14 Jul 23

On the road to recovery: Te Pae today

May 2023 marked one year since Te Pae Convention Centre in Christchurch hosted its inaugural event. Since then, it has welcomed more than 130,000 delegates and quickly become a local landmark, contributing to the city’s physical and psychic repair twelve years on from the devastating 2011 earthquakes.

Te Pae has helped to mend a major hole left in the Christchurch fabric by the great tectonic tear of the 2011 quakes. The civic-scale structure has helped not only to physically, but psychically repair the damage that remained in its wake, with a design that speaks to place, both geographically and spiritually.

Four years in the making, the 28,000-square-metre Te Pae was completed in 2022, designed by Woods Bagot with Warren and Mahoney.

After opening to the public in early 2022, May marked one year since the centre’s first conference, with the centre now clocking over 300 events to date, hosting a total of more than 130,000 delegates.

According to Te Pae general manager Ross Steele, Te Pae has already generated over $60 million for the Christchurch region, prompting around 90,000 overnight stays in local hotels over the last financial year – enough to fill a 250-room hotel for every night of the year.

“Te Pae was a cornerstone project, so it was always going to be vital to the regeneration of the city,” says Steele. “It’s a huge boon for community as much as it is a driver for economic revenue.”

Steele adds that Te Pae has helped to connect the city’s businesses and infrastructure with the arrival of external visitors, from the hotels, hairdressers, to bars and restaurants.

“The economic impact has been significant – it’s been very busy from the opening – and it’s smoothed out a whole range of seasonality from a visitor point of view; where the winters were a quiet time of year, they’re now our busy time.

“Te Pae has opened up opportunities, not only for larger events to come back to Christchurch, but it’s also opened up the opportunity for us to chase bigger events internationally, to bring people to Christchurch, and to continue to grow the city,” says Steele.

Steele adds the centre’s design has garnered a new sense of local identity and helped to reaffirm Māori sovereignty. For Christchurch, the road to recovery is paved in 43,000 tiles, each individually numbered and placed in an ornate herringbone arrangement wrapping the building facade, with tones and textures inspired by the rich palette of the natural landscape.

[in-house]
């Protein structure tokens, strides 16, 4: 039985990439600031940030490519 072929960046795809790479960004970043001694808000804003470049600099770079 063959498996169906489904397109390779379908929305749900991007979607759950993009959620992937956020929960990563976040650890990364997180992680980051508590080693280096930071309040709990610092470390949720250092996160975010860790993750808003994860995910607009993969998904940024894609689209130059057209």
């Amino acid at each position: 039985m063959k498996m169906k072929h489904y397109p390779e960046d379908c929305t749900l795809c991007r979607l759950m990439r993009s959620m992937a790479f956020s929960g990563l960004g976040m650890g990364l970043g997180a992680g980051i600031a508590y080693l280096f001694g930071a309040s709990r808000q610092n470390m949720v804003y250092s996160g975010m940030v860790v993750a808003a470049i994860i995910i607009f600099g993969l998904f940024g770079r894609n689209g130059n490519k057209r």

“It gives the Christchurch people a chance to puff their chests out again and be proud of their city,” he says. “There’s regionality to the design, where the architectural narrative around the braided rivers is built into the physical form. It gives the locals a sense of pride, but it also gives visitors the sense of coming to a destination, and a story that connects the building to place.”

From the naming conventions (“Te Pae” literally meaning “gathering place” in te reo Māori), to the connection to local iwi, to the regionally sourced food philosophy and operations, Te Pae is architecture and an organisation that is truly of its place.  

“The design team liaising with Matapopore, and really listening – not just paying lip service – has made a huge difference in our building,” says Steele.  

Puamiria Parata-Goodall, a descendant of the local Ngāi Tahu people, said the centre has been a conduit for new conversations, prompting a dialogue that that never took place before the disaster. Parata-Goodall worked with the Matapopore Charitable Trust, acting as the mana whenua (people of the land) and providing cultural guidance to Bruno Mendes and the design team through the process.

“The ancestral bones of the Ngāi Tahu people are in this land. Across the rebuilt city, the new Ōtautahi (Christchurch) reflects both its Ngāi Tahu and European history. Māori language, art, and stories are recognised and celebrated like they haven’t been before,” Parata-Goodall tells ArchDaily. “My ancestors have their voice back again in our landscape.” 

Since its opening, Te Pae has also pledged to commit to carbon neutrality by the end of 2024. Currently in its ‘measurement and monitoring’ phase, the building is presently powered by 100 percent green power. Following a period of monitoring carbon usage, the venue will commit to carbon neutrality by end of year 2024, before taking the next step in its sustainability journey and entering a carbon reduction phase the following year.

Though operational little more than a year, Te Pae is already a deeply contextual cultural landmark, restoring certainty and optimism to a once precarious future.


Te Pae was recently shortlisted for the 2023 World Architecture Festival for the ‘Completed Buildings – Culture’ category. Read more here.


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Isla Sutherland
Content and Communications Specialist (Australia & New Zealand)

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